Trump trial: First witness returns as judge considers holding former president in contempt

Trial focused on former president's alleged involvement in payment of hush money to adult film star during 2016 campaign

Former US president Donald Trump leaves during a recess at Manhattan Criminal Court in New York. Bloomberg
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The second week of Donald Trump's criminal trial continued in New York on Tuesday, with witness testimony expected to focus on the former president and his legal team allegedly conspiring to spike unflattering stories in the press during his 2016 presidential campaign.

Before the trial began, however, the judge considered whether to hold Mr Trump in contempt for breaching a gag order.

The gag order bars Mr Trump from publicly discussing jurors or witnesses in the case, which is focused on his alleged involvement in the payment of money to an adult film star during his campaign to cover up an affair.

Judge Juan Merchan first imposed the order last month, citing Mr Trump's previous use of “threatening, inflammatory, denigrating” language against jurors, witnesses, lawyers and other people involved in cases against him.

Prosecutors say Mr Trump breached the gag 10 times, highlighting one example of how he referred to Stormy Daniels – the adult film actress – and his former lawyer Michael Cohen as “sleazebags” on his Truth Social site.

They are demanding he be fined $1,000 per breach.

Mr Trump's defence team asserted the former president was merely responding to statements Ms Daniels and Mr Cohen had aimed at him.

Donald Trump zips his lips after testifying in civil case – video

Donald Trump zips his lips after testifying in civil case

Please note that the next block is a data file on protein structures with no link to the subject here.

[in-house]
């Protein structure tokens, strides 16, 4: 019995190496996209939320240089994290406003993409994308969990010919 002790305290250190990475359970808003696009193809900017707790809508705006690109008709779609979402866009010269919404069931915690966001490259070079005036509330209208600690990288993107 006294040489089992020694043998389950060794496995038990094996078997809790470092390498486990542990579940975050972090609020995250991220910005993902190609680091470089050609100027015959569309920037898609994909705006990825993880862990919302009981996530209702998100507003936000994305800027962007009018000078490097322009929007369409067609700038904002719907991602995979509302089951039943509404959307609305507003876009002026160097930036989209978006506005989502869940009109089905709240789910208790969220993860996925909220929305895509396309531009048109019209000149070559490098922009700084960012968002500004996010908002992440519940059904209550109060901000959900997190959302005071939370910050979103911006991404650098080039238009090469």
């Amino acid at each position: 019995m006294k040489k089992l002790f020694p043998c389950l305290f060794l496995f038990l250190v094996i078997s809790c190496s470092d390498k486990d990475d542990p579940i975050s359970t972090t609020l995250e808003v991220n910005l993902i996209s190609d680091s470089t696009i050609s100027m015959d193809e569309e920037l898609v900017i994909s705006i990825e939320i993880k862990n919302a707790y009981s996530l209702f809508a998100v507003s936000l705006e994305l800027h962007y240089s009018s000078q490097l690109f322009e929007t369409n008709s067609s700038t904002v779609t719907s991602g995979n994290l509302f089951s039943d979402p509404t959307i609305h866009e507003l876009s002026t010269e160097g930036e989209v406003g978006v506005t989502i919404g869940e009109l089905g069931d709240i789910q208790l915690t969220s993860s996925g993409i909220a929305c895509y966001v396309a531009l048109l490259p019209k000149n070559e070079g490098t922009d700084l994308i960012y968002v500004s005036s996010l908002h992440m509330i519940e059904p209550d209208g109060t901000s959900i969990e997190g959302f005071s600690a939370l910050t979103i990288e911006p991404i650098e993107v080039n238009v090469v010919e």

Donald Trump zips his lips after testifying in civil case

Mr Merchan announced, however, that he would not rule on the issue immediately.

The trial is a historic one, as it is the first time a former or current US president has faced criminal charges.

In opening statements on Monday, prosecutors and defence lawyers painted competing portraits of the former president.

One depicted him as someone who sought to corrupt the 2016 presidential election for his own benefit, and the other described him as an innocent, everyday man who was being subjected to a case the government “should never have brought”.

David Pecker, former publisher of the National Enquirer and a long-time friend of Mr Trump, returned to the witness box after first appearing on Monday.

His testimony focused on efforts to help quash unflattering stories during the 2016 campaign.

Mr Pecker was not only the first witness to answer questions from the prosecution, he is also a crucial part of the state's goal of proving criminal intent.

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Criminal intent means that “not just an act happened, but an act happened for a purpose”, said Elliot Williams, a CNN legal analyst.

“The defendant did something wrong to carry out some criminal purpose.”

Prosecutors say Mr Pecker worked with Mr Trump and Mr Cohen on a “catch-and-kill” strategy to buy up and then spike negative stories, particularly about his personal life, that could damage his campaign.

During his testimony, Mr Pecker, who said he had a "great relationship" with Mr Trump, claimed that when he went to Mr Cohen to notify him about a negative story, Mr Cohen would vet the piece to see if it was true, then approach the publication to try to ensure the story was not published.

One of the stories Mr Pecker discussed paying to kill was a piece about a doorman who claimed Mr Trump had fathered a child out of wedlock.

He said that helping Mr Trump in this way was of “mutual benefit”.

Mr Pecker also said Mr Trump appeared to him to be almost a "micromanager" when it came to his business affairs, with prosecutors trying to show that the former president had full knowledge of the hush-money payment.

“This was a planned, long-running conspiracy to influence the 2016 election, to help Donald Trump get elected through illegal expenditures to silence people who had something bad to say about his behaviour,” prosecutor Matthew Colangelo said in opening statements on Monday.

“It was election fraud, pure and simple.”

Updated: April 23, 2024, 7:23 PM